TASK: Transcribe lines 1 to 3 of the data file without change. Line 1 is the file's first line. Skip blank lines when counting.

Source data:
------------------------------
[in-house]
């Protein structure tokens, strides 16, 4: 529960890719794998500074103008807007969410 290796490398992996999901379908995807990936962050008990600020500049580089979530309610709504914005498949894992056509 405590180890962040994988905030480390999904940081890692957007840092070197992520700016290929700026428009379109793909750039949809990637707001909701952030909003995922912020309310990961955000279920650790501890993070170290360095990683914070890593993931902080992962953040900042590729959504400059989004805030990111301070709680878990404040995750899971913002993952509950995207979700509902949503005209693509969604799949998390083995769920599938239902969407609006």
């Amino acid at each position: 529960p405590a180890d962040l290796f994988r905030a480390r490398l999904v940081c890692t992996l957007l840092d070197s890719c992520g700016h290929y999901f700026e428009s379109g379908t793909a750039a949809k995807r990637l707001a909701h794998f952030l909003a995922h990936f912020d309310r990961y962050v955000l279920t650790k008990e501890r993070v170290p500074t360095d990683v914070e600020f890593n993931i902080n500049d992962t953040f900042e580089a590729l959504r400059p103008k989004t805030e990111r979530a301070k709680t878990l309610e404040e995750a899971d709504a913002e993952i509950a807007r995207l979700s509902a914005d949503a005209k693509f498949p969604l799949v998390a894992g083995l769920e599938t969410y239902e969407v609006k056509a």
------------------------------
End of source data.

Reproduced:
[in-house]
């Protein structure tokens, strides 16, 4: 529960890719794998500074103008807007969410 290796490398992996999901379908995807990936962050008990600020500049580089979530309610709504914005498949894992056509 405590180890962040994988905030480390999904940081890692957007840092070197992520700016290929700026428009379109793909750039949809990637707001909701952030909003995922912020309310990961955000279920650790501890993070170290360095990683914070890593993931902080992962953040900042590729959504400059989004805030990111301070709680878990404040995750899971913002993952509950995207979700509902949503005209693509969604799949998390083995769920599938239902969407609006």
């Amino acid at each position: 529960p405590a180890d962040l290796f994988r905030a480390r490398l999904v940081c890692t992996l957007l840092d070197s890719c992520g700016h290929y999901f700026e428009s379109g379908t793909a750039a949809k995807r990637l707001a909701h794998f952030l909003a995922h990936f912020d309310r990961y962050v955000l279920t650790k008990e501890r993070v170290p500074t360095d990683v914070e600020f890593n993931i902080n500049d992962t953040f900042e580089a590729l959504r400059p103008k989004t805030e990111r979530a301070k709680t878990l309610e404040e995750a899971d709504a913002e993952i509950a807007r995207l979700s509902a914005d949503a005209k693509f498949p969604l799949v998390a894992g083995l769920e599938t969410y239902e969407v609006k056509a």